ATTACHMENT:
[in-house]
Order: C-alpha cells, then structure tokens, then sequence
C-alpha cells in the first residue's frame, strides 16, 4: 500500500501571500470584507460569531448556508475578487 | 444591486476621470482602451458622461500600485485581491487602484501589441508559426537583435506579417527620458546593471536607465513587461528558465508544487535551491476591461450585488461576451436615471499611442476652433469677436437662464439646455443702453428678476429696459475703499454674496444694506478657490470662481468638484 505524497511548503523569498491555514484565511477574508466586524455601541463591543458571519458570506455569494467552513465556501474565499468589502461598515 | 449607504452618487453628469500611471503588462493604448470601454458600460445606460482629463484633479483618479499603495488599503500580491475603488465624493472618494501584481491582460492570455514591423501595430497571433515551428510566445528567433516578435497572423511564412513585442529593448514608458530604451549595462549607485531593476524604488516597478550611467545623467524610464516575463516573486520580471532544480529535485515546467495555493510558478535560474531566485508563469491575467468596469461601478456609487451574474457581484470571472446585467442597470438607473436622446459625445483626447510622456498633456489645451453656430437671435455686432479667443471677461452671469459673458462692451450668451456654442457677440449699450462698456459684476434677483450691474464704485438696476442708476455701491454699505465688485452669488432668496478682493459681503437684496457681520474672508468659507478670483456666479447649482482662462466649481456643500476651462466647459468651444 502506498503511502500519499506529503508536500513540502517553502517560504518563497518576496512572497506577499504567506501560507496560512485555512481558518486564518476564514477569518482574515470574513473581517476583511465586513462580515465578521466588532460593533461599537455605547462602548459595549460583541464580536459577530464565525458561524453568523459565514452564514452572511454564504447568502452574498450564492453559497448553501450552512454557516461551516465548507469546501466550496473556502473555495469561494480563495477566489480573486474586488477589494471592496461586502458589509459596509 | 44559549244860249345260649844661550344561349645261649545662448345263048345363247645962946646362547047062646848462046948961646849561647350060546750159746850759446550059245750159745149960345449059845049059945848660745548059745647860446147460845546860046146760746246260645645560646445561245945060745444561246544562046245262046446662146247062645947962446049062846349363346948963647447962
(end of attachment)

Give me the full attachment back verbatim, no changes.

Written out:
[in-house]
Order: C-alpha cells, then structure tokens, then sequence
C-alpha cells in the first residue's frame, strides 16, 4: 500500500501571500470584507460569531448556508475578487 | 444591486476621470482602451458622461500600485485581491487602484501589441508559426537583435506579417527620458546593471536607465513587461528558465508544487535551491476591461450585488461576451436615471499611442476652433469677436437662464439646455443702453428678476429696459475703499454674496444694506478657490470662481468638484 505524497511548503523569498491555514484565511477574508466586524455601541463591543458571519458570506455569494467552513465556501474565499468589502461598515 | 449607504452618487453628469500611471503588462493604448470601454458600460445606460482629463484633479483618479499603495488599503500580491475603488465624493472618494501584481491582460492570455514591423501595430497571433515551428510566445528567433516578435497572423511564412513585442529593448514608458530604451549595462549607485531593476524604488516597478550611467545623467524610464516575463516573486520580471532544480529535485515546467495555493510558478535560474531566485508563469491575467468596469461601478456609487451574474457581484470571472446585467442597470438607473436622446459625445483626447510622456498633456489645451453656430437671435455686432479667443471677461452671469459673458462692451450668451456654442457677440449699450462698456459684476434677483450691474464704485438696476442708476455701491454699505465688485452669488432668496478682493459681503437684496457681520474672508468659507478670483456666479447649482482662462466649481456643500476651462466647459468651444 502506498503511502500519499506529503508536500513540502517553502517560504518563497518576496512572497506577499504567506501560507496560512485555512481558518486564518476564514477569518482574515470574513473581517476583511465586513462580515465578521466588532460593533461599537455605547462602548459595549460583541464580536459577530464565525458561524453568523459565514452564514452572511454564504447568502452574498450564492453559497448553501450552512454557516461551516465548507469546501466550496473556502473555495469561494480563495477566489480573486474586488477589494471592496461586502458589509459596509 | 44559549244860249345260649844661550344561349645261649545662448345263048345363247645962946646362547047062646848462046948961646849561647350060546750159746850759446550059245750159745149960345449059845049059945848660745548059745647860446147460845546860046146760746246260645645560646445561245945060745444561246544562046245262046446662146247062645947962446049062846349363346948963647447962